Understanding the EU’s 2030 climate reduction targets

Understanding the EU’s 2030 climate reduction targets

On its way to reach climate neutrality by 2050 the EU has set an ambitious target to decrease greenhouse gas (GHG) emissions in the EU by at least 55% by 2030 compared with 1990 levels.

The goal for 2030 seemed clear at first glance when the president of the European Commission, Ursula von der Leyen, announced it in her 2020 State of the Union speech, but intense debates ensued among both EU institutions and EU Member States about how exactly to define the reduction goal. In early 2021 it was agreed to understand the 55% cut as a net target taking GHG removals (so-called sinks) into account. Then, in July 2021, the Commission released its “Fit for 55” legislation package of proposals to make the EU's climate, energy, transport and taxation policies fit for the envisaged reduction goal.

In this article we briefly explain the 55% net reduction goal and how it is linked with the sub-targets defined in the Fit for 55 package..

First, it needs to be borne in mind that EU GHG emissions are split into three categories:

  • Emissions falling under the EU Emissions Trading System (EU ETS): This is a cornerstone of the EU's policy to combat climate change and its key tool for reducing greenhouse gas emissions cost-effectively. It works on a cap-and-trade principle: a cap is set on the total amount of certain GHGs that can be emitted by the installations encompassed by the scheme and, within this cap, the installations can buy or receive emission allowances. The cap is reduced over time so that total emissions fall. It covers GHG emissions from 10,000 installations in the power sector and manufacturing industry, as well as flights within the EU. Adding intra-EU emissions from shipping is part of the Fit for 55 proposal.
  • Emissions under the Effort Sharing Regulation (ESR): The ESR sets binding annual GHG emission targets for each EU Member State based on the principles of fairness, cost-effectiveness and environmental integrity. These commitments specify emission reduction targets for sectors not covered by the EU ETS.
  • Emission removals (sinks) under the Land Use, Land-Use Change and Forestry (LULUCF) regulation: The land sector can be both responsible for GHG emissions (for example from cropland, settlements, deforestation or draining wetlands) and the removal of greenhouse gases from the atmosphere (CO2 absorbed by plant growth and forest land). The LULUCF regulation sets targets for EU Member States on how much more carbon should be absorbed than released. These net carbon sinks count towards GHG emission goals.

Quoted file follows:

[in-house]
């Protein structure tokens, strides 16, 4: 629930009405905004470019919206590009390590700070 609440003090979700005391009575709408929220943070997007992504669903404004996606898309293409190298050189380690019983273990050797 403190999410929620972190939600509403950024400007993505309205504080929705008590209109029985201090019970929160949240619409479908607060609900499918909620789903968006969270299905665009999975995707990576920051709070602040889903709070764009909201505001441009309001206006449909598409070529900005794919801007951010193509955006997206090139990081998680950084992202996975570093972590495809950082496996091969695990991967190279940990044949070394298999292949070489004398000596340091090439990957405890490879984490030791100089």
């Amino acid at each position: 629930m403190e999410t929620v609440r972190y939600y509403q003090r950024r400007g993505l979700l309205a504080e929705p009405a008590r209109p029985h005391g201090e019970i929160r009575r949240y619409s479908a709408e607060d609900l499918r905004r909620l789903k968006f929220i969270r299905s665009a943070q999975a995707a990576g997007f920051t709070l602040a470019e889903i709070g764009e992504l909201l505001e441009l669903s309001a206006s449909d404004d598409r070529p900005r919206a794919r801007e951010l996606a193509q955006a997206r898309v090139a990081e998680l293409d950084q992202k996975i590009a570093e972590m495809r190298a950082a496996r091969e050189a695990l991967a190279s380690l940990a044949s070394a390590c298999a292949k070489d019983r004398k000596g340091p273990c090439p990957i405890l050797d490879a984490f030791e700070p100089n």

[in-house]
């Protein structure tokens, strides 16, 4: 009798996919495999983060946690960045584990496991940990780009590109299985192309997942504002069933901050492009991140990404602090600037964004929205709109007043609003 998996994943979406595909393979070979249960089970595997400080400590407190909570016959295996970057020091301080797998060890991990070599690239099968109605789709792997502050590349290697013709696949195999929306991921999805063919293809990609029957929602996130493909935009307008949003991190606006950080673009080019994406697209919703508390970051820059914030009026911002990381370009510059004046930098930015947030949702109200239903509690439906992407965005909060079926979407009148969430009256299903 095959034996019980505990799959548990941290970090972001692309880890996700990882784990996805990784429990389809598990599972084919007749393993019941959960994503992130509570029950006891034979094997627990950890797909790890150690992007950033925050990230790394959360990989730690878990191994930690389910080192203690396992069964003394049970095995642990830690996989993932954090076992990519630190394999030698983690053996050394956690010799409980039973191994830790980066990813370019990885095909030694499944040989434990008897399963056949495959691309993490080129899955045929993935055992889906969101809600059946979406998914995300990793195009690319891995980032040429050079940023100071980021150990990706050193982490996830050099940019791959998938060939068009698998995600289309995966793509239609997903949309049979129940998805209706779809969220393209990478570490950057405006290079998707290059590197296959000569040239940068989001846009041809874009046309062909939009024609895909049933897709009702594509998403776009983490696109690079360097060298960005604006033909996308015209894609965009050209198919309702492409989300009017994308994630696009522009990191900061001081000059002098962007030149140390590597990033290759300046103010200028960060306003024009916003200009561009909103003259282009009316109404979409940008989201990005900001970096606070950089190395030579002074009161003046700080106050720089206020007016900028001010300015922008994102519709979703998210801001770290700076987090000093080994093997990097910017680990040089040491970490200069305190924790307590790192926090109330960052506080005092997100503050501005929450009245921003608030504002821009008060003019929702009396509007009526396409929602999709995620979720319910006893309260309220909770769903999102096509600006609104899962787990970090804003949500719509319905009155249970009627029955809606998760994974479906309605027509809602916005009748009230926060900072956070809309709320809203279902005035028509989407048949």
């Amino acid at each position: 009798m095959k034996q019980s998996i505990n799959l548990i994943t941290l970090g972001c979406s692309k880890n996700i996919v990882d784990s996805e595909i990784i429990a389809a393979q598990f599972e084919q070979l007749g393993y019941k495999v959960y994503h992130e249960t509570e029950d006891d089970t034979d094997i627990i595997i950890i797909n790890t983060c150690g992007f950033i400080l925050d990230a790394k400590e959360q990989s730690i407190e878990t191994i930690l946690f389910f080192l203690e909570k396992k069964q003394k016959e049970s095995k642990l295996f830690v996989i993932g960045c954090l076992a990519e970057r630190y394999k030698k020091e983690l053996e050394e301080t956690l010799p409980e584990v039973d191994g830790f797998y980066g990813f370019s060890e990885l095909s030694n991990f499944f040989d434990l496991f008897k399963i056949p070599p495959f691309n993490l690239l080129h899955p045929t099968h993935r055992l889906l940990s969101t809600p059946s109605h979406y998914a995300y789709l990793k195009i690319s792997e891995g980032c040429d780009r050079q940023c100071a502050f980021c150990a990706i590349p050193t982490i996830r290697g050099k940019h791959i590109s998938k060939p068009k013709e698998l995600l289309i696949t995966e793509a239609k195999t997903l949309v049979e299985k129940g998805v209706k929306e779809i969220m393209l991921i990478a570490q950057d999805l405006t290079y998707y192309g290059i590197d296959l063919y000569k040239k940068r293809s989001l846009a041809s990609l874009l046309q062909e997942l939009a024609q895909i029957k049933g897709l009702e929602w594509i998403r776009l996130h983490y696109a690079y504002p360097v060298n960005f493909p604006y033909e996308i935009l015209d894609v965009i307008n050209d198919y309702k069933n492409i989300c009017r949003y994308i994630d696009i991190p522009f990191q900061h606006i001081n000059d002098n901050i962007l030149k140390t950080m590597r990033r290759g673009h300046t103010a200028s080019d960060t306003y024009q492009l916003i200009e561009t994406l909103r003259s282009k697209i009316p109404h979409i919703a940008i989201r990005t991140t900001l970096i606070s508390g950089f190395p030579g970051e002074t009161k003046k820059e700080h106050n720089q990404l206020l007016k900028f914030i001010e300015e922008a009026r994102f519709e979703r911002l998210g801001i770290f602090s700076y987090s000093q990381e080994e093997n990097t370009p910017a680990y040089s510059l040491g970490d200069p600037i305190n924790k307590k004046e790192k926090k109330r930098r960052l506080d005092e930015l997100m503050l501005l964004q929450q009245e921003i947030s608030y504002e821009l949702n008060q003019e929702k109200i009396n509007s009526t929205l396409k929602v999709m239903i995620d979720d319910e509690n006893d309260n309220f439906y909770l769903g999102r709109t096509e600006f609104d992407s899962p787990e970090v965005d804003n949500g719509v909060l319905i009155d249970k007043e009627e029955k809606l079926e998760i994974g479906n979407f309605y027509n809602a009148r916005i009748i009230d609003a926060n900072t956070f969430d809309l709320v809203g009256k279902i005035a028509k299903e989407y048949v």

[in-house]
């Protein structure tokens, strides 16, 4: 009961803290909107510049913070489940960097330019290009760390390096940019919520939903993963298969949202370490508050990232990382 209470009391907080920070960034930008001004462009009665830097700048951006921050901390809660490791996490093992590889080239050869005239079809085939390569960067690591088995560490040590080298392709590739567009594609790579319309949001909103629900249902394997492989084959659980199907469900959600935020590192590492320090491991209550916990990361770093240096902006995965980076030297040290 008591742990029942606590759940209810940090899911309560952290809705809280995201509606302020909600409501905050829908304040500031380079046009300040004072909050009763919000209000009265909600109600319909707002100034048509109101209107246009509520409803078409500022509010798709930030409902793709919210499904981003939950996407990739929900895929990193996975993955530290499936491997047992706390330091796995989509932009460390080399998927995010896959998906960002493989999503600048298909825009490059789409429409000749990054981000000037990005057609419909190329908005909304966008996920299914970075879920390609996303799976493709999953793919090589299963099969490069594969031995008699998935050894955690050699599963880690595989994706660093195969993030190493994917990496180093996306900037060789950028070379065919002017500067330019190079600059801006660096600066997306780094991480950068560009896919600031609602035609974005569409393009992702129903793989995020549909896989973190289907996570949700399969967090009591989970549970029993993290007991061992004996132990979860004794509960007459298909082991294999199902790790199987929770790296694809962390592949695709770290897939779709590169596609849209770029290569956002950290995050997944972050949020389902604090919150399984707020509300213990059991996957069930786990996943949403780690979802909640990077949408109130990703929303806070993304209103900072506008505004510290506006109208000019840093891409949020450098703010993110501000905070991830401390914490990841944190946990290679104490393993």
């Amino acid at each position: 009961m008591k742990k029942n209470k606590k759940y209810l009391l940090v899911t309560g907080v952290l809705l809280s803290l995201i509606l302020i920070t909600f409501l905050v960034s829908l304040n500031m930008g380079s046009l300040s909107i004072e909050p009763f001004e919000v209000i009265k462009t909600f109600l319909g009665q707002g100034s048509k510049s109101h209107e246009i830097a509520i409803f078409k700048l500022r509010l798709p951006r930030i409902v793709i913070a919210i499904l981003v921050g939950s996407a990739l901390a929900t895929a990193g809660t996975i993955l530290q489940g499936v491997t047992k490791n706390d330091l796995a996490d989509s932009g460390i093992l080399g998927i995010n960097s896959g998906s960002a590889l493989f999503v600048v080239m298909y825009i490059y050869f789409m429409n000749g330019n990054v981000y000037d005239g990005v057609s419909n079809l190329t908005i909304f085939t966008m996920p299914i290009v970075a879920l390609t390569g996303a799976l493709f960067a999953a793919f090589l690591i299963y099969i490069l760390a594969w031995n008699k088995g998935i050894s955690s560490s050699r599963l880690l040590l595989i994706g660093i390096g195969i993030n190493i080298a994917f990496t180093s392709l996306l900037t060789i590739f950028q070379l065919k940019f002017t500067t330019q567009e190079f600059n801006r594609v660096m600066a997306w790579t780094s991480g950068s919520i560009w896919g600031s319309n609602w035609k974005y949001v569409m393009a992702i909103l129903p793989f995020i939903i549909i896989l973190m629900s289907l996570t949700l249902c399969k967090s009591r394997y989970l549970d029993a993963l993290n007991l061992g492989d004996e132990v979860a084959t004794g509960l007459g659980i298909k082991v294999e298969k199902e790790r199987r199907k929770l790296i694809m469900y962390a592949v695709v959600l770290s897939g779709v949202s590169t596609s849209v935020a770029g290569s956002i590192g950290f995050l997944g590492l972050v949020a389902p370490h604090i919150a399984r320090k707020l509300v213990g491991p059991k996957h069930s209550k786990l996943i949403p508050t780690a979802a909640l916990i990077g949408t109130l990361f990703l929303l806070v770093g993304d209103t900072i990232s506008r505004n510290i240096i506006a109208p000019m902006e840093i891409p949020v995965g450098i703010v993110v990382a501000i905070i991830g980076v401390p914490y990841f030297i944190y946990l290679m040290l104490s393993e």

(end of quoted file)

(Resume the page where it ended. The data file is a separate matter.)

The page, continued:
Figure 1 shows that net sinks from LULUCF lower the 1990 baseline from which net GHG emissions must be cut by 55% by 2030. To arrive at the emissions allowed for the EU ETS and the ESR sectors in 2030 (i.e. total or gross GHG emissions), the net sinks in 2030 need to be included in the calculation. Doing so gives a gross GHG reduction goal of 51% by 2030.

Figure 1: The EU GHG net reduction target includes sinks from LULUCF

Source: Frontier Economics based on EEA and EC

Note: GHG emissions of EU27

The Fit for 55 package translates the 55% reduction goal into the legislation needed to hit the 2030 objectives. Among other things, the package includes targeted reductions for the EU ETS and the ESR sectors of 61% and 40% respectively. These cuts, which are set in relation to GHG levels in 2005, the year the EU ETS was implemented, are equivalent to a 51% drop in gross GHG emissions from 1990 levels, as shown in Figure 2.

Figure 2: The EU ETS and ESR reduction targets

Source: Frontier Economics based on EEA and EC

Note: EU ETS emissions for 2005 include intra-EU maritime emissions.

If and how the proposed reduction targets are legally implemented is going to be decided over the course of the Trilogue negotiations under way between the European Commission, the European Parliament and the Council of the European Union.

Frontier regularly advises clients on EU energy policy and the green energy transition. For instance, you can read here about a study that we conducted for Energie Baden-Württemberg AG (EnBW) on how to reform the EU ETS to meet Green Deal targets.